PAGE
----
Note that zip(a.indices, a) requires advancing the index twice each
iteration, which for non-array collections is not necessarily super
trivial. Considering we're talking about such a low-level operation as
iterating through a collection this might be worth considering.
Personally I'm in favor of adding indexed().
On Mon, Feb 6, 2017 at 3:14 AM, Ben Cohen via swift-evolution < firstname.lastname@example.org> wrote:
On Feb 5, 2017, at 08:12, Ben Cohen <email@example.com> wrote:
>> On Feb 4, 2017, at 14:43, Dave Abrahams via swift-evolution < > firstname.lastname@example.org> wrote:
>> on Fri Feb 03 2017, Ben Cohen <email@example.com> wrote:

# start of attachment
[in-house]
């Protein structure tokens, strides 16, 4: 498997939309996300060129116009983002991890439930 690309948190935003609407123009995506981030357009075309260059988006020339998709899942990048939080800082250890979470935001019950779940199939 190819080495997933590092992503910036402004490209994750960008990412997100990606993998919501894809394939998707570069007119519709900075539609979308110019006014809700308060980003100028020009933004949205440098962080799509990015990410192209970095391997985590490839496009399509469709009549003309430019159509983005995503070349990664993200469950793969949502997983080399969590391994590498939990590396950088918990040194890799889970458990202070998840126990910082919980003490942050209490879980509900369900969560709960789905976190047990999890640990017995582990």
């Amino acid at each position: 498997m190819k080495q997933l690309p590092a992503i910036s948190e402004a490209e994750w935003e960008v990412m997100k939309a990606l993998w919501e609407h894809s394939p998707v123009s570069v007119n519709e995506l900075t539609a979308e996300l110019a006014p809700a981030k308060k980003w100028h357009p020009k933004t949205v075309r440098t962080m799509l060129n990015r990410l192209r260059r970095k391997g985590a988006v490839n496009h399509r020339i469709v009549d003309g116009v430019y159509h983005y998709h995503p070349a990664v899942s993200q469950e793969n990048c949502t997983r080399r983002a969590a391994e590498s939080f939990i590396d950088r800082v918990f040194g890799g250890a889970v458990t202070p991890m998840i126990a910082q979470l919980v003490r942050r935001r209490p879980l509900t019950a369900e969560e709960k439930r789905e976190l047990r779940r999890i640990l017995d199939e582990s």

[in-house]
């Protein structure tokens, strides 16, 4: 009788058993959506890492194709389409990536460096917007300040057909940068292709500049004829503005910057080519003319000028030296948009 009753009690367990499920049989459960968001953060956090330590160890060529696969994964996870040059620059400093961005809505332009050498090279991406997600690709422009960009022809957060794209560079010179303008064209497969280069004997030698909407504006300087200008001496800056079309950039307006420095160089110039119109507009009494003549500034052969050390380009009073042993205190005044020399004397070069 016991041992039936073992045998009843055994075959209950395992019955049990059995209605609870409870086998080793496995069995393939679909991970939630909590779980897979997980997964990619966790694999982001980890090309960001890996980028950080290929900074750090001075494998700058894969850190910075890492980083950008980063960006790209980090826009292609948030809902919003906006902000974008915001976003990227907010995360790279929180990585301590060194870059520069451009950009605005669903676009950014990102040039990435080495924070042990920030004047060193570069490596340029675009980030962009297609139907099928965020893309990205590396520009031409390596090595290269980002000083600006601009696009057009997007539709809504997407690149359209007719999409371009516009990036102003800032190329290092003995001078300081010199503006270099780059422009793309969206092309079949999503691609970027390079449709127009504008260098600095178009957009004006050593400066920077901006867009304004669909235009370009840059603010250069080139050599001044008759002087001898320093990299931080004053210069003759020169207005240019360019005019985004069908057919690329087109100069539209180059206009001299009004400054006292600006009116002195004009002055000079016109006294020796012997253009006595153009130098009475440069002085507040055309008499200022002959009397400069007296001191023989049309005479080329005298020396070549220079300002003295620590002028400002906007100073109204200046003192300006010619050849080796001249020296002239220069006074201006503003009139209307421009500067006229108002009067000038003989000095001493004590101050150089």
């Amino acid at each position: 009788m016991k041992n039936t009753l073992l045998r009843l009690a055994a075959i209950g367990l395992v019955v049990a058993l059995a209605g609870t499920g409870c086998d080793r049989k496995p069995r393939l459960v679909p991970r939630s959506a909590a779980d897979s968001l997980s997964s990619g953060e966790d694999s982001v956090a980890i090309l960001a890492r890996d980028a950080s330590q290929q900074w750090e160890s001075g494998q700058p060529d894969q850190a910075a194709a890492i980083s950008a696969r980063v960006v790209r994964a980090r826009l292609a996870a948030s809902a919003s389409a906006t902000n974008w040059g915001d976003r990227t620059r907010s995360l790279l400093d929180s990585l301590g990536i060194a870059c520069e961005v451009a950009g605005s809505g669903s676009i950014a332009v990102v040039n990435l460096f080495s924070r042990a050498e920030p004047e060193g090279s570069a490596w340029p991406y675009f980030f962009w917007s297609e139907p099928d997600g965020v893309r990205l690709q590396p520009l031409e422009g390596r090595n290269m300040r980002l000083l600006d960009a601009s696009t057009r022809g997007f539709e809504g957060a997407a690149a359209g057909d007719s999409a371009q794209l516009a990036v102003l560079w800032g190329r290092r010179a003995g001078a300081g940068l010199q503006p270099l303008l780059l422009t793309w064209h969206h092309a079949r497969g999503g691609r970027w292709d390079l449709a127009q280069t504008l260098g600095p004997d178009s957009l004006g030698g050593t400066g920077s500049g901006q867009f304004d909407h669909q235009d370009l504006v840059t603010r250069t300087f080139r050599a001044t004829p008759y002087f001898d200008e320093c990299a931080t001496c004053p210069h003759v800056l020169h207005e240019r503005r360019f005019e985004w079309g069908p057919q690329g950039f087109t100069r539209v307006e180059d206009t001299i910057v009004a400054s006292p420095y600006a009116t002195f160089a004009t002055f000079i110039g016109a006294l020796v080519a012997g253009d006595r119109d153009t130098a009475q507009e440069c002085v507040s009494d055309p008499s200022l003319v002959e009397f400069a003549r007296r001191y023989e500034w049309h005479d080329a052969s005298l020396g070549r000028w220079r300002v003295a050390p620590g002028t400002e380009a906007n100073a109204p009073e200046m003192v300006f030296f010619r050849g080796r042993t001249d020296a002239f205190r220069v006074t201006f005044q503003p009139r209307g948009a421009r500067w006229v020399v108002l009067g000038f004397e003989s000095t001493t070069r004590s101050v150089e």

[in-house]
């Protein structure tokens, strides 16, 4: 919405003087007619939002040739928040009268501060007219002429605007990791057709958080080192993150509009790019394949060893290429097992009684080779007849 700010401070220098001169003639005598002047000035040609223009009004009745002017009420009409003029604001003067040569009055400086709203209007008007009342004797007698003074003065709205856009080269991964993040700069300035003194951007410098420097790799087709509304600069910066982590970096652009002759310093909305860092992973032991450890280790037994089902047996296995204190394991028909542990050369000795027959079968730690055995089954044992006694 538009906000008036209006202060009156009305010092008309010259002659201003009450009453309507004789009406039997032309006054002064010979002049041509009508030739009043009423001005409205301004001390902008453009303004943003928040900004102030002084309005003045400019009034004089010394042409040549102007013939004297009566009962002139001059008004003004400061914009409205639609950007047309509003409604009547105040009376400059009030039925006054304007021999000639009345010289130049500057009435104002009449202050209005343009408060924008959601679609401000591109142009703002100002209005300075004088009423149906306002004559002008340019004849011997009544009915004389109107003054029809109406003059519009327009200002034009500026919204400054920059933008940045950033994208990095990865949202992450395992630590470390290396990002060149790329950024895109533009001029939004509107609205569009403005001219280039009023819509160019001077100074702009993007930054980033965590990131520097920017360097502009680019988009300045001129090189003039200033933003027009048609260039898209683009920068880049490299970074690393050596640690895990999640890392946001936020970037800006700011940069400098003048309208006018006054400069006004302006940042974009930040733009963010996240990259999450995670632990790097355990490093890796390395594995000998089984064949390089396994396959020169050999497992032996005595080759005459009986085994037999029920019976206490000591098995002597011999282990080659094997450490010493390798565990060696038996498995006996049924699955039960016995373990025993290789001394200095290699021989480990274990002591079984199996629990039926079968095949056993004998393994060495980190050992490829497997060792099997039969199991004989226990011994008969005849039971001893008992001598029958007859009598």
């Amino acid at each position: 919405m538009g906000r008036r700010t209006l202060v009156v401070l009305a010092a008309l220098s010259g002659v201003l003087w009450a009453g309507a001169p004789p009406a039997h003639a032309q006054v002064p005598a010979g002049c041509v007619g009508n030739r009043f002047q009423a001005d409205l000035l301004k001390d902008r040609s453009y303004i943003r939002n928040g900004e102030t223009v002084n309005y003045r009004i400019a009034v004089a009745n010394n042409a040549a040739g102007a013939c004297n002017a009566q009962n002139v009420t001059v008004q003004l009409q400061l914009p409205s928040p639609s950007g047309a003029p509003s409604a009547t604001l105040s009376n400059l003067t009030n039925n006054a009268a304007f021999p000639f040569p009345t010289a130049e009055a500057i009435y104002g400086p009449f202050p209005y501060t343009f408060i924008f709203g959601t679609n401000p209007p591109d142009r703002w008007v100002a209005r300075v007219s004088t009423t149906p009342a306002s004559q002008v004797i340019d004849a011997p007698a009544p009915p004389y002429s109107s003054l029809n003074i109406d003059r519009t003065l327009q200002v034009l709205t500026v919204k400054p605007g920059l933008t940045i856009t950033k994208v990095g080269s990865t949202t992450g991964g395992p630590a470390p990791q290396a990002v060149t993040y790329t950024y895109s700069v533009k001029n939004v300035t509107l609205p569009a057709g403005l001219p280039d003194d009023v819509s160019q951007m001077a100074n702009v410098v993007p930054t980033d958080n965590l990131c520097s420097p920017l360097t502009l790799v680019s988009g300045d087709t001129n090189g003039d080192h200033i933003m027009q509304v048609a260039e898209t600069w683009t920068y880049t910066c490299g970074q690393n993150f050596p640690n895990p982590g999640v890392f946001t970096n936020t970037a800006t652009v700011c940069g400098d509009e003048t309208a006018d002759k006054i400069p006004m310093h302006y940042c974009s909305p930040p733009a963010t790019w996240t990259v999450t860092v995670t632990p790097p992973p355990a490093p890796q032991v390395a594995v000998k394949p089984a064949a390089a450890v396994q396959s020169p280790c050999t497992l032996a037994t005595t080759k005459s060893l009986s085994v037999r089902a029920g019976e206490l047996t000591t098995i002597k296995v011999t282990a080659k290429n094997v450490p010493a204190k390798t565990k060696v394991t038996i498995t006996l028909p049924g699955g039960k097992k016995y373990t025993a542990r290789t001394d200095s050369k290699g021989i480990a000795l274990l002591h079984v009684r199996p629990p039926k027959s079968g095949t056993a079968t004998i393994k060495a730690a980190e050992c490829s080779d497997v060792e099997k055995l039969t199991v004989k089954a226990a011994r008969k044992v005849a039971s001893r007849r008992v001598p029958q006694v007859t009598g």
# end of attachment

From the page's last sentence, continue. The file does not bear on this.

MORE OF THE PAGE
>>>> On Feb 3, 2017, at 3:27 PM, Dave Abrahams via swift-evolution > >>>> <firstname.lastname@example.org> wrote:
>>>> I don't always make zip a method, but when I do, its argument label is
>>> Hmm, that doesn’t sound very natural to me.
>>> Then again the problem with “zip(with:)" is it’s already kind of a
>>> term of art for a version that takes a function to combine the two
>>> There’s also the question of how to spell a non-truncating versions
>>> (returning optionals or taking a pad value).
>> Is there a use-case for such a zip?
> Whenever it's not OK to not silently discard the elements in the longer
list (which can be a correctness trap of zip if you're not careful). Say
you're matching up contestants from two groups, but want to give byes to
the unmatched contestants in the larger group. Or you're generating a list
of positioned racers in a 8-car race, putting in a computer player when you
run out of real players.
Gah, accidental double-negation, meant "not OK to silently discard"
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